If the scattering in Opalite is due to bubbles it will have the same issues as frosted glass. Doesn't matter if it's a rough surface or an inclusion. However, it will matter how big the bubbles are relative to the light wavelength. Smaller bubbles than the wavelength will probably not blur things much, but if they are similar sized then it may.

Another way to say that is, how sure are you that this is Raleigh scattering and not Mie/Tyndall? (Tyndall is the large bubble limit, Raleigh is the small bubble limit, and Mie is the general theory which includes both Raleigh and Tyndall for spherical inclusions.)

Edited by Andy Perrin, 17 June 2021 - 21:20.


#13 Stefano

    Member

  • Members(+)
  • 2,174 posts
  • Location: Italy

Posted 17 June 2021 - 21:17

View PostAndy Perrin, on 17 June 2021 - 21:13, said:

What does aerogel have to do with anything? We were not discussing it?
It resembles opalite in that it produces Rayleigh scattering (Tyndall in opalite, but they are similar). They are not the same material though, so probably we can't compare them.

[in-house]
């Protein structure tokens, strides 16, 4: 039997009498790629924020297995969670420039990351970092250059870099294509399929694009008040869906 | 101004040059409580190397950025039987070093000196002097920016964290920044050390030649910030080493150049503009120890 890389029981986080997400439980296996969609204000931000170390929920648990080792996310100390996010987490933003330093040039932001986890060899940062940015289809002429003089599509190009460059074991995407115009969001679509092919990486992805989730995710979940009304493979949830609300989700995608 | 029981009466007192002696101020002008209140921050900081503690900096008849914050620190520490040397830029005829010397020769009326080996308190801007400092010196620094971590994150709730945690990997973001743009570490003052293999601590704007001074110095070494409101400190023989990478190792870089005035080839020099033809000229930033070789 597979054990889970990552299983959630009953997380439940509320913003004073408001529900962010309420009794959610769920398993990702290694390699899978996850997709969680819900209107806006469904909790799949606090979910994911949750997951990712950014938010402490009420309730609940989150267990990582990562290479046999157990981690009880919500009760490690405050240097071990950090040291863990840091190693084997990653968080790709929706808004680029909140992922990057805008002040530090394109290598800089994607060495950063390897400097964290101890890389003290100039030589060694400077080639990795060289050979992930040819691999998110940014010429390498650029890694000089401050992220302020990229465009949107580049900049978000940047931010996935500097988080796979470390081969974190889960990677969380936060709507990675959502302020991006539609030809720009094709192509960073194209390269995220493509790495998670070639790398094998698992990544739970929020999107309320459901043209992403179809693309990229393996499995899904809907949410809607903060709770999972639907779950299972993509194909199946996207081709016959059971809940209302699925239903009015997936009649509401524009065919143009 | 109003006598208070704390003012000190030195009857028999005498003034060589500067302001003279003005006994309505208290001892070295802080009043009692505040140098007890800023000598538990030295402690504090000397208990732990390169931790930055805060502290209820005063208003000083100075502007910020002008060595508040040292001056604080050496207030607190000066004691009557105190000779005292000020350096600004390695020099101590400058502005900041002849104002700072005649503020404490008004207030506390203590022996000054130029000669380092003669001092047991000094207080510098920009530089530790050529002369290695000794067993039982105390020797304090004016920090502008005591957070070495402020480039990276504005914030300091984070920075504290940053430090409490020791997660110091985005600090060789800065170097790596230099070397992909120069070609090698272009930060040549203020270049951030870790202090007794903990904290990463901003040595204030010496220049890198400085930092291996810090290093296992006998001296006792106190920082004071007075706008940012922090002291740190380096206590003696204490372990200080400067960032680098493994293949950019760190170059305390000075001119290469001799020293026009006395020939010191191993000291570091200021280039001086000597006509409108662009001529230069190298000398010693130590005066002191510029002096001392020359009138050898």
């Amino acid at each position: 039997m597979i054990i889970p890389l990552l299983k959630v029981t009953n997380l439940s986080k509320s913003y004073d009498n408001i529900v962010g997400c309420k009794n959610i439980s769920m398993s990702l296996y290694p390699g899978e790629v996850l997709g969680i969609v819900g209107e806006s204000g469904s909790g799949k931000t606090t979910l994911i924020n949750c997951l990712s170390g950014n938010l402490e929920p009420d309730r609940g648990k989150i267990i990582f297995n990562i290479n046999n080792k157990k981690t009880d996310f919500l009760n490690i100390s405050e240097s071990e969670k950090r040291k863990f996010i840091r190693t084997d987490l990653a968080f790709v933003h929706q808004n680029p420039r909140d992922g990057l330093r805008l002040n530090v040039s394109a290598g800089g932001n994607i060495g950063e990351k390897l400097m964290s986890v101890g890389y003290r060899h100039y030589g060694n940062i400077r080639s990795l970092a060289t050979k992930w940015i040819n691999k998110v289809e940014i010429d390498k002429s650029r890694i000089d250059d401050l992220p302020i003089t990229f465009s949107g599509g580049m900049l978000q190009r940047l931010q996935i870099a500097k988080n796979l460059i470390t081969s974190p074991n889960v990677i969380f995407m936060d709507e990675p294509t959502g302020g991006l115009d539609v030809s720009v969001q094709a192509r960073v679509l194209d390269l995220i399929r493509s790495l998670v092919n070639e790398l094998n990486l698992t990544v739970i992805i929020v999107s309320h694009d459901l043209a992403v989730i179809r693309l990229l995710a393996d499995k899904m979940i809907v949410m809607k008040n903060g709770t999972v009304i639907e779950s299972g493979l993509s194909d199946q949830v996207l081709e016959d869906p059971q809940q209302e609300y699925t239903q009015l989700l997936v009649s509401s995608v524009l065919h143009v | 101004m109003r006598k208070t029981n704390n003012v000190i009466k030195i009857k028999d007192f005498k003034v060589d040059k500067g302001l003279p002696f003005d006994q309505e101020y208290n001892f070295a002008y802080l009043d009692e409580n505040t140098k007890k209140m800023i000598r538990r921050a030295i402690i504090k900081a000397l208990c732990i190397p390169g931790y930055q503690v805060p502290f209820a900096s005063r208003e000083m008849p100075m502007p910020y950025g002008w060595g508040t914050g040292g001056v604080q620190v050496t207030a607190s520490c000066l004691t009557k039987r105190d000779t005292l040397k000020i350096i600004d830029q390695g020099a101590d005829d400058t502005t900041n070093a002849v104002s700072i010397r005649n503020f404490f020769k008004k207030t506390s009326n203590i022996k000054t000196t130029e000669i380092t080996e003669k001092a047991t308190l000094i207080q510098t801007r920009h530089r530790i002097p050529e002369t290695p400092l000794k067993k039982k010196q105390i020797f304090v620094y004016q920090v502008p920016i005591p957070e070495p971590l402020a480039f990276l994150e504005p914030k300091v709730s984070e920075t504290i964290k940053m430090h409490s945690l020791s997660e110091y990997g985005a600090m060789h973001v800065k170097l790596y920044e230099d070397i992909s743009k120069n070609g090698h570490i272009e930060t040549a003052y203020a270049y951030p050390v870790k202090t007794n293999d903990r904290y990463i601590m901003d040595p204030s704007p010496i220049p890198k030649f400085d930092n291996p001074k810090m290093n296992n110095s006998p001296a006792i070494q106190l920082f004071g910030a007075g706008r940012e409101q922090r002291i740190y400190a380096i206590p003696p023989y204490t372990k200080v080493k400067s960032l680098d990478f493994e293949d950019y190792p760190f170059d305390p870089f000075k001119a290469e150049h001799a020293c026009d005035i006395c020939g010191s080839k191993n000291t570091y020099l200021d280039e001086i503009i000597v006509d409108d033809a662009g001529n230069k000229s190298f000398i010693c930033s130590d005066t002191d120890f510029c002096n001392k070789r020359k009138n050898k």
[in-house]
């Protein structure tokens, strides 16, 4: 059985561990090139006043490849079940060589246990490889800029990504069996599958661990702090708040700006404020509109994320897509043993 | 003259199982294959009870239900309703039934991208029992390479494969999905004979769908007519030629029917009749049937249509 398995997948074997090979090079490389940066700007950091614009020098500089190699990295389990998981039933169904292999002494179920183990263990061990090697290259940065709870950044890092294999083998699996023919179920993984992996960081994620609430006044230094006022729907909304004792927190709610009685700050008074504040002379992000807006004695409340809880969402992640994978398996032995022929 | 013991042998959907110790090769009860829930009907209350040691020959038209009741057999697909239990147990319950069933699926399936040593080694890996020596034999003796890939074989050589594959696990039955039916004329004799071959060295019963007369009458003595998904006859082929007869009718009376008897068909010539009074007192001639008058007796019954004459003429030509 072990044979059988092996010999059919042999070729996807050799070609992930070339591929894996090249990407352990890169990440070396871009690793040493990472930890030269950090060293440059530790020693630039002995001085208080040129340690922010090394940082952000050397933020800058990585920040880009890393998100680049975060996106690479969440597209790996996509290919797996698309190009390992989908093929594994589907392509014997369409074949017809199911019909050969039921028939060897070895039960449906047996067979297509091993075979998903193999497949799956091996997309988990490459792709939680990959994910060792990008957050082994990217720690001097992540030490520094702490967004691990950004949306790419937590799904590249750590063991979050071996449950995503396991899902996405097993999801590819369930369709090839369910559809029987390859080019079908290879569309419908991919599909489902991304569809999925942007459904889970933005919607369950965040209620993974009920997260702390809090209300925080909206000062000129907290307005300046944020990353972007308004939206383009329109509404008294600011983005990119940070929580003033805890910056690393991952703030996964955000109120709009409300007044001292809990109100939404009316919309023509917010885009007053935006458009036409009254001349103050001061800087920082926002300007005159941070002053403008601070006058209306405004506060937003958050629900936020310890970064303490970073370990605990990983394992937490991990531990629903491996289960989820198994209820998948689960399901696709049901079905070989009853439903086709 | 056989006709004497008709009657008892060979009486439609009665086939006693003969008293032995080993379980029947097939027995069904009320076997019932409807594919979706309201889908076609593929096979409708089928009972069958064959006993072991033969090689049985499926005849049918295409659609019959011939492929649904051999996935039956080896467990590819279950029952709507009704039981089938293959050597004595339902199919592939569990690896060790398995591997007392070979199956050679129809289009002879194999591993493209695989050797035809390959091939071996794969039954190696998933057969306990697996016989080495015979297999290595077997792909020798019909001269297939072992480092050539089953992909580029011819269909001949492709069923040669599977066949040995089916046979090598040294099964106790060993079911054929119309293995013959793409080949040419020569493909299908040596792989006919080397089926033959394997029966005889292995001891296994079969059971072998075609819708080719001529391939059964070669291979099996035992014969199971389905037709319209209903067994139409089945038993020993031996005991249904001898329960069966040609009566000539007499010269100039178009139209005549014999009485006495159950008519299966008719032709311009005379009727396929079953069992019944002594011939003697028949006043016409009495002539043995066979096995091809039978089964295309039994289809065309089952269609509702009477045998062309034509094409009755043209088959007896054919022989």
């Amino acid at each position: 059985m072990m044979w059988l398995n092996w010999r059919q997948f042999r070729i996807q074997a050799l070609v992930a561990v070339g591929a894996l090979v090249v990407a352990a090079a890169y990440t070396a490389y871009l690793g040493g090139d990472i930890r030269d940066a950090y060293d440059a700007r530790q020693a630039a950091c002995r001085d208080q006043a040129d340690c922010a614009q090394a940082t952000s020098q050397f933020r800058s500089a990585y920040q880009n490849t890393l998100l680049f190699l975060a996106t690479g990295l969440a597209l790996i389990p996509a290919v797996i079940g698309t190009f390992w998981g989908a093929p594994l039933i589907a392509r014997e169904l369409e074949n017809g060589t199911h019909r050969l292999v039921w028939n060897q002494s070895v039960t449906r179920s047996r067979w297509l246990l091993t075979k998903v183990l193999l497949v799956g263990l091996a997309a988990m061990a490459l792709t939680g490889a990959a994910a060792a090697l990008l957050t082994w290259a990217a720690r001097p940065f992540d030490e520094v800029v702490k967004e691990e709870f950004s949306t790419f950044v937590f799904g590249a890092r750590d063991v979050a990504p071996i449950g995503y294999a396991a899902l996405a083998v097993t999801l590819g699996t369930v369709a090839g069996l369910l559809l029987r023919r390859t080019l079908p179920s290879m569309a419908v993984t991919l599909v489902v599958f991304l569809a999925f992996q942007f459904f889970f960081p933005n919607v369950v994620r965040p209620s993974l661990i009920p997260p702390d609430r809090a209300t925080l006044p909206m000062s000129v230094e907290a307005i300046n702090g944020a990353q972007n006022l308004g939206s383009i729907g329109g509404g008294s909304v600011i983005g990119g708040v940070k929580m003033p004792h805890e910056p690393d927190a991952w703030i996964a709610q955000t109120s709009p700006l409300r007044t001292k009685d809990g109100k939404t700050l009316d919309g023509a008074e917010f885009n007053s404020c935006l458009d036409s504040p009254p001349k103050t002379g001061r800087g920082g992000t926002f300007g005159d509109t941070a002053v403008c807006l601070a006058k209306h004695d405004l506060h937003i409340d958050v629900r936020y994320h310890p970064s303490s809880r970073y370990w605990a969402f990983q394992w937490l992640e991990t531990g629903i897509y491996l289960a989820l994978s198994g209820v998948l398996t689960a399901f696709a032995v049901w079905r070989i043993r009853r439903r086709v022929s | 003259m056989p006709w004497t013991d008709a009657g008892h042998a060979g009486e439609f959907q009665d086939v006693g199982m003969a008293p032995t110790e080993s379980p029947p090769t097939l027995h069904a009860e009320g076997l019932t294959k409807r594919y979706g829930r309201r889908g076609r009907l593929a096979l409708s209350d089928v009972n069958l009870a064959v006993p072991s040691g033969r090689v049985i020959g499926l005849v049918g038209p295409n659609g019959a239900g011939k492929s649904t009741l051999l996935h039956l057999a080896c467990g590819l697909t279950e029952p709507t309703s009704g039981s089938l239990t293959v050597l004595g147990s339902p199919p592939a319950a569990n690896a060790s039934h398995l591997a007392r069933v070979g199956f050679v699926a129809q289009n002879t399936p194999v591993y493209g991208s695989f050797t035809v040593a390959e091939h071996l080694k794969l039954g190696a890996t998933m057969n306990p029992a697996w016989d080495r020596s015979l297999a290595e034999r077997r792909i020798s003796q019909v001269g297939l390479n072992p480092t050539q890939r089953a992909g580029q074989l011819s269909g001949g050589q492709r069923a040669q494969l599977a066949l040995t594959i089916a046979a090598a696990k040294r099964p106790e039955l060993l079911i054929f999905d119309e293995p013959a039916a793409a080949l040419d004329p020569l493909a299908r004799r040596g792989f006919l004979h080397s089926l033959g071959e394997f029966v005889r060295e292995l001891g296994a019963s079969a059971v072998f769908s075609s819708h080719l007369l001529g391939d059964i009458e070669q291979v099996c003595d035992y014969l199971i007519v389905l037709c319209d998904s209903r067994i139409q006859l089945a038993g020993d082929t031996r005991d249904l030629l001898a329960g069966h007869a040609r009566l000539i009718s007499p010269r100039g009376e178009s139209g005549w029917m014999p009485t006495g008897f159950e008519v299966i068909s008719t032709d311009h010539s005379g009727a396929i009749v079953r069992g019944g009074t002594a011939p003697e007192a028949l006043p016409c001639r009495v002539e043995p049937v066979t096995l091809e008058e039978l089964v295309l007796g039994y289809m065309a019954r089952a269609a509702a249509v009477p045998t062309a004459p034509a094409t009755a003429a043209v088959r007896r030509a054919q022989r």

#14 Andy Perrin

    Member

  • Members+G
  • 4,416 posts
  • Location: United States

Posted 17 June 2021 - 21:50

That's what I'm trying to tell you -- Tyndall and Raleigh are not that similar. They don't behave the same way. They are opposites. One is for scattering by objects much larger than the wavelength and the other by objects much smaller.
--
ETA: Thinking about it, the blur is mostly coming from when you have multiple scattering (vs. single scattering). If the light changes directions multiple times, it diffuses, which makes the blur. So the density of scattering centers actually is the most important thing here, even more than Raleigh vs. Tyndall.

Edited by Andy Perrin, 17 June 2021 - 22:06.


#15 Fandyus

    František G.

  • Members
  • 229 posts
  • Location: Czech republic, Northern Bohemia

Posted 18 June 2021 - 23:31

It's nice that my comment has sparked a discussion, but what I really was referring to when I said the image most likely wouldn't be sharp was the refraction that the opalite would cause, acting like a lens of it's own.

#16 Andy Perrin

    Member

  • Members+G
  • 4,416 posts
  • Location: United States

Posted 19 June 2021 - 02:15

Fandyus, just polish it flat. Then it won't behave like a lens.

#17 Fandyus

    František G.

  • Members
  • 229 posts
  • Location: Czech republic, Northern Bohemia

Posted 22 June 2021 - 22:41

View PostAndy Perrin, on 19 June 2021 - 02:15, said:

Fandyus, just polish it flat. Then it won't behave like a lens.
Would be nice but I'm not sure I have the tools for that to be honest. I was actually thinking I could ask Cadmium if I could pay him to fashion a piece of opalite into a filter, since I suspect he might have the right tools.